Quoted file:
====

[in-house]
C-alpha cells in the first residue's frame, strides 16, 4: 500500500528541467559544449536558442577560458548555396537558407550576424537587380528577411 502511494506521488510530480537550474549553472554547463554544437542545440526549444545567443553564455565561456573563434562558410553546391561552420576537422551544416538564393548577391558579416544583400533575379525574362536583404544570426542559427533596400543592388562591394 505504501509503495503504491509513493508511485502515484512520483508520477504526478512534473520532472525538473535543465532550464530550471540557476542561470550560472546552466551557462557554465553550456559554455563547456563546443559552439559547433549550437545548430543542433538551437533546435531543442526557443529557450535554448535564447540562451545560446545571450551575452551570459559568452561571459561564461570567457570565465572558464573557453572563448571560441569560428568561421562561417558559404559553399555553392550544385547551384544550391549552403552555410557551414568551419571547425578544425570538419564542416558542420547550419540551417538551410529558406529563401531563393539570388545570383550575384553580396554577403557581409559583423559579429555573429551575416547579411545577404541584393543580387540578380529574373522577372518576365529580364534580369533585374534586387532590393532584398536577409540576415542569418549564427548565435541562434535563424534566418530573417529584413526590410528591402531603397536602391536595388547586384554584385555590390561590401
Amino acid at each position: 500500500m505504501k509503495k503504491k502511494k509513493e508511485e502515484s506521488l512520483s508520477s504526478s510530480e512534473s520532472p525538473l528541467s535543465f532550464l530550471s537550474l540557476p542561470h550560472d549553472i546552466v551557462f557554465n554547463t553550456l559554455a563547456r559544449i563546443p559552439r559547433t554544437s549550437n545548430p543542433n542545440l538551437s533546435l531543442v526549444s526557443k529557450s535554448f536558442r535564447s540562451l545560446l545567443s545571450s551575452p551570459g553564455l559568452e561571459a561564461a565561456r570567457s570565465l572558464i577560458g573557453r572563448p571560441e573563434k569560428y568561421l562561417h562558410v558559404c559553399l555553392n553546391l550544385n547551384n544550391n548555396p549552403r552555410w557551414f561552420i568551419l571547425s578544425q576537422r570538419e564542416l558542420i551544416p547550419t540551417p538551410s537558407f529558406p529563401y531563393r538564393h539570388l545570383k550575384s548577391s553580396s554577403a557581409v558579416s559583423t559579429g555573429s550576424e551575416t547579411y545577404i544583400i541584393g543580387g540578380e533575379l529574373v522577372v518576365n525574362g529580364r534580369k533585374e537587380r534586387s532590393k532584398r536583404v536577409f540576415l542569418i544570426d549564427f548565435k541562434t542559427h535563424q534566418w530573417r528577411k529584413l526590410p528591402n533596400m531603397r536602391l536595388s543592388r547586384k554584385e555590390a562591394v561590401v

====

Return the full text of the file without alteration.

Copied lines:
[in-house]
C-alpha cells in the first residue's frame, strides 16, 4: 500500500528541467559544449536558442577560458548555396537558407550576424537587380528577411 502511494506521488510530480537550474549553472554547463554544437542545440526549444545567443553564455565561456573563434562558410553546391561552420576537422551544416538564393548577391558579416544583400533575379525574362536583404544570426542559427533596400543592388562591394 505504501509503495503504491509513493508511485502515484512520483508520477504526478512534473520532472525538473535543465532550464530550471540557476542561470550560472546552466551557462557554465553550456559554455563547456563546443559552439559547433549550437545548430543542433538551437533546435531543442526557443529557450535554448535564447540562451545560446545571450551575452551570459559568452561571459561564461570567457570565465572558464573557453572563448571560441569560428568561421562561417558559404559553399555553392550544385547551384544550391549552403552555410557551414568551419571547425578544425570538419564542416558542420547550419540551417538551410529558406529563401531563393539570388545570383550575384553580396554577403557581409559583423559579429555573429551575416547579411545577404541584393543580387540578380529574373522577372518576365529580364534580369533585374534586387532590393532584398536577409540576415542569418549564427548565435541562434535563424534566418530573417529584413526590410528591402531603397536602391536595388547586384554584385555590390561590401
Amino acid at each position: 500500500m505504501k509503495k503504491k502511494k509513493e508511485e502515484s506521488l512520483s508520477s504526478s510530480e512534473s520532472p525538473l528541467s535543465f532550464l530550471s537550474l540557476p542561470h550560472d549553472i546552466v551557462f557554465n554547463t553550456l559554455a563547456r559544449i563546443p559552439r559547433t554544437s549550437n545548430p543542433n542545440l538551437s533546435l531543442v526549444s526557443k529557450s535554448f536558442r535564447s540562451l545560446l545567443s545571450s551575452p551570459g553564455l559568452e561571459a561564461a565561456r570567457s570565465l572558464i577560458g573557453r572563448p571560441e573563434k569560428y568561421l562561417h562558410v558559404c559553399l555553392n553546391l550544385n547551384n544550391n548555396p549552403r552555410w557551414f561552420i568551419l571547425s578544425q576537422r570538419e564542416l558542420i551544416p547550419t540551417p538551410s537558407f529558406p529563401y531563393r538564393h539570388l545570383k550575384s548577391s553580396s554577403a557581409v558579416s559583423t559579429g555573429s550576424e551575416t547579411y545577404i544583400i541584393g543580387g540578380e533575379l529574373v522577372v518576365n525574362g529580364r534580369k533585374e537587380r534586387s532590393k532584398r536583404v536577409f540576415l542569418i544570426d549564427f548565435k541562434t542559427h535563424q534566418w530573417r528577411k529584413l526590410p528591402n533596400m531603397r536602391l536595388s543592388r547586384k554584385e555590390a562591394v561590401v